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Where is nature?

Have ever stopped to think about the different ways people view nature? In today’s modern society, we tend to think of nature as something outside of cities and maybe far away, such as the tropical rainforests of Africa, the coral reefs of Madagascar, or the Himalayan Mountains. More importantly, we often view nature as something that does not include humans, meaning no houses, streets, etc. Why? Why does nature only exist in designated areas? But then again, this may depend on who you are talking to. 

Someone living in a metropolitan area like New York City may think of nature as the beautiful Adirondack mountains, while others may think of Central Park nature. Someone living in a more suburban area might think their backyard is nature, while at the same time others may think it is Yellowstone National Park. A tribal man living in Papua New Guinea may say that nature is all around, including people. While there are definite differences in the ways various cultures and classes of people view nature, there is also a vast difference in how we think about nature at different ages. As children, it is easier for us to see and appreciate nature all around us because we are curious about how the world works. We notice the fly on the wall, the spider’s web in the corner, the robin sitting in the tree, and we take the time to look at them. At this age, one animal or plant can be nature. As adults, we should try to re-establish this connection to every piece of nature and help to encourage it in children. It wouldn’t hurt to “stop and smell the roses” even if they are in a park in the middle of a city. The point is that nature is all around us.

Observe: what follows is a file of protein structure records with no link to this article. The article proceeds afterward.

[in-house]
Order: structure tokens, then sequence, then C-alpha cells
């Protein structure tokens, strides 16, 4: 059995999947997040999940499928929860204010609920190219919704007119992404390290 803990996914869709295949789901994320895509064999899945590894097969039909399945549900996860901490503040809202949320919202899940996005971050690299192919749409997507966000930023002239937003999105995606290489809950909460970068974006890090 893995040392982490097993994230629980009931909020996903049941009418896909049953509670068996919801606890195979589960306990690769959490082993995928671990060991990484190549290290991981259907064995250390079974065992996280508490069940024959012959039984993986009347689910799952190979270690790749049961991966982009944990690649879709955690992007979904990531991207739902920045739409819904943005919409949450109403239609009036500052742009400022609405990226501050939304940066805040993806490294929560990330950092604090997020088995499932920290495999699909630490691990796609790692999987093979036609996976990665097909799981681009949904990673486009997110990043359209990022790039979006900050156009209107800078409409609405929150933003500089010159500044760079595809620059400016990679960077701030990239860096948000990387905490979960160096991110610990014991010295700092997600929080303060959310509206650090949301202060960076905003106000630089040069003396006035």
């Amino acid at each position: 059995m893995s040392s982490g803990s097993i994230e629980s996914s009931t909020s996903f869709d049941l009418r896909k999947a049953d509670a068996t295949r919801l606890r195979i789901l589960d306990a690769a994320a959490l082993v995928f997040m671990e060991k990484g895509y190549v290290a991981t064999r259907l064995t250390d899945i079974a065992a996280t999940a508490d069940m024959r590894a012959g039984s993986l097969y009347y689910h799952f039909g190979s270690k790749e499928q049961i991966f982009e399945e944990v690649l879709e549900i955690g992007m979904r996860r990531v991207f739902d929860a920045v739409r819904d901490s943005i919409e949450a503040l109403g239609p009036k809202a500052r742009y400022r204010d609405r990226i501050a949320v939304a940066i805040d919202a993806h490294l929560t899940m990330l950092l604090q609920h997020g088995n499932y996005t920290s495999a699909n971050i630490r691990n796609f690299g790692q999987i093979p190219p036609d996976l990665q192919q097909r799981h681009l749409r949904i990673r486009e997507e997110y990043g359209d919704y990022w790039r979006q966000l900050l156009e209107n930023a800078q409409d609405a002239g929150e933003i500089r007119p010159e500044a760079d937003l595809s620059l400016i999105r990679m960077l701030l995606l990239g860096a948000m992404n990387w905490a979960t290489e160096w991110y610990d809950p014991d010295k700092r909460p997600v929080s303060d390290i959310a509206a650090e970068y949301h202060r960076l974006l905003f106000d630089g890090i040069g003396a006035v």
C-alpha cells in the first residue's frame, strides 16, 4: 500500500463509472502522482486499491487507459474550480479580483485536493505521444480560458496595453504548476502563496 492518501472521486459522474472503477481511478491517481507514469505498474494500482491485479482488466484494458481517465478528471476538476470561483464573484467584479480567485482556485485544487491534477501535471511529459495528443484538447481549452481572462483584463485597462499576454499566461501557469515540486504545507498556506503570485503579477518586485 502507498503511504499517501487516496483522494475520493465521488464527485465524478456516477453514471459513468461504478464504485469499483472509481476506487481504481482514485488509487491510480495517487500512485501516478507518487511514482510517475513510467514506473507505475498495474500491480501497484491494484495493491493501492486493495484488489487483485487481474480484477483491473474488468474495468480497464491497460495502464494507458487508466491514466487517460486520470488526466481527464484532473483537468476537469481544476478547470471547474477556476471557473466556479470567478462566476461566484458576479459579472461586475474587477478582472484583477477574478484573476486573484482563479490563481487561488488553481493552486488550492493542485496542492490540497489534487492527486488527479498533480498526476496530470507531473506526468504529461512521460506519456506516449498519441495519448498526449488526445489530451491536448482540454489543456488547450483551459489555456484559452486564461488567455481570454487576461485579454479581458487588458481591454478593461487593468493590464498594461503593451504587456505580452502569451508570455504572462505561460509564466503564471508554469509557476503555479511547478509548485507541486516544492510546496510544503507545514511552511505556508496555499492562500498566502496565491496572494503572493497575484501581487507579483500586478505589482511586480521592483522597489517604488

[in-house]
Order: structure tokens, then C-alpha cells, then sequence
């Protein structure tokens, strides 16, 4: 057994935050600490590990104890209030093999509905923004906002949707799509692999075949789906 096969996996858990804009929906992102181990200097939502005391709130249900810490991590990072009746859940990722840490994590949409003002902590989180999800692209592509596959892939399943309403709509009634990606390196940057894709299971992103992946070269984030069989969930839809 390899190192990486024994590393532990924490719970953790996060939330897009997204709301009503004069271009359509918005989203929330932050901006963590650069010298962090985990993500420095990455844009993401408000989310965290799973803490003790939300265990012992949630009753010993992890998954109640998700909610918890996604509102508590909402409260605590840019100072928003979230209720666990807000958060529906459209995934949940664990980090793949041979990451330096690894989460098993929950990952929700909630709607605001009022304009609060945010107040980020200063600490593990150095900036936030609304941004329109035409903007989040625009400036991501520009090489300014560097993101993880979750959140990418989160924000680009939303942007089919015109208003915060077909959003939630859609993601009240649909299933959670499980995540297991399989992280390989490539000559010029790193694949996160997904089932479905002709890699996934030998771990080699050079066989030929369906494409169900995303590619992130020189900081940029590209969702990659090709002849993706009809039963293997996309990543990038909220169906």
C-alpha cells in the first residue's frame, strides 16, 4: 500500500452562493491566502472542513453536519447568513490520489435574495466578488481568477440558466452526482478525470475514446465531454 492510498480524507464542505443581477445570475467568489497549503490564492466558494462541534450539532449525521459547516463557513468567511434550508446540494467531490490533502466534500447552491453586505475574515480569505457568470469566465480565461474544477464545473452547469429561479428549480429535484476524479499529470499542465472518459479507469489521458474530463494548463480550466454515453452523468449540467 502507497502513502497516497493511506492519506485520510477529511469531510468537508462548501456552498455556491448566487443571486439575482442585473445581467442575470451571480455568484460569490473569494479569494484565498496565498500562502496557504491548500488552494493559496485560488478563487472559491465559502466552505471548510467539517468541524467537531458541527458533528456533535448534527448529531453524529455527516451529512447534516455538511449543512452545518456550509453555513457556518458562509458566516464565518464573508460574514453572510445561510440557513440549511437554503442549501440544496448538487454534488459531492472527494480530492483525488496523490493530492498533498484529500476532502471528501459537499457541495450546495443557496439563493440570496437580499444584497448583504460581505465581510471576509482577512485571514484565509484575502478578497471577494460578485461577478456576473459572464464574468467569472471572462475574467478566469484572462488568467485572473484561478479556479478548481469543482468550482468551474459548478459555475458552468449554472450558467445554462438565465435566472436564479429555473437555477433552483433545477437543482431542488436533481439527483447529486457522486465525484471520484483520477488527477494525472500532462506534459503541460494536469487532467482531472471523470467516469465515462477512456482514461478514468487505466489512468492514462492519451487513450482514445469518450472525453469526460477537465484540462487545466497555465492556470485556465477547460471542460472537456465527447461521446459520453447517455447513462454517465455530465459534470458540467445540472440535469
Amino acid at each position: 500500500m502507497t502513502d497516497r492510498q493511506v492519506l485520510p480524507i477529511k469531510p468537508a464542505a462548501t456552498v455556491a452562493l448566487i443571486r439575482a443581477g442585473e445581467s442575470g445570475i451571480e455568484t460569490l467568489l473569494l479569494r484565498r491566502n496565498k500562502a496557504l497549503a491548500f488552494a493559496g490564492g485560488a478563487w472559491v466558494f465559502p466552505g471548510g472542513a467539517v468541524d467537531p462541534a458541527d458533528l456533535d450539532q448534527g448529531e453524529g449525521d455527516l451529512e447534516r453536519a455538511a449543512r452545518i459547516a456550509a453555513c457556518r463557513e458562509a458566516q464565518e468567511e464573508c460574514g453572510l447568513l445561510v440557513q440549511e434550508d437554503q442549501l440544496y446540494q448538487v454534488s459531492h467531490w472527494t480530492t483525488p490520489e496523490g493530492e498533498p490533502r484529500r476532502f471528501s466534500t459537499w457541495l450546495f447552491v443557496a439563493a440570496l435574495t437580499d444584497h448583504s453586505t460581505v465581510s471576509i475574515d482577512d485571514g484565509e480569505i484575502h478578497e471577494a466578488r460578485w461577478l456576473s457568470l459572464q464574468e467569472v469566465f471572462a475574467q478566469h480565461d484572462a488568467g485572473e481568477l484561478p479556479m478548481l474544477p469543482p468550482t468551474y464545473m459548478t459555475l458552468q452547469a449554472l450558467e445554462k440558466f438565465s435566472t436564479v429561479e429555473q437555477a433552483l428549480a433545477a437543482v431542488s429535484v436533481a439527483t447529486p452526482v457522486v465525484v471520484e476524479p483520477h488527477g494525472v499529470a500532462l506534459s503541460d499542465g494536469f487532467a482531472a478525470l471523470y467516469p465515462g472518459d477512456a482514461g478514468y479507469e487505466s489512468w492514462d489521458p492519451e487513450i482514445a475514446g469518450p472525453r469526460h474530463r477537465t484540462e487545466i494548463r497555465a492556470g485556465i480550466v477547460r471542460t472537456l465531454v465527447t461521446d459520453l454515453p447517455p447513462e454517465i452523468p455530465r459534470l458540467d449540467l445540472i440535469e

It is interesting to think about how our ideas of nature are formed and where they come from. Why do we tend to think that nature cannot include people? How does this shape our view of conservation? How does this affect the way we treat nature? This is an important question because in order for us to really improve the environment, we need to become more closely connected with nature and improve the conditions we are currently living in. This starts in our own backyard. It is time for us to change our perspective and include ourselves in our vision of nature.

 
 
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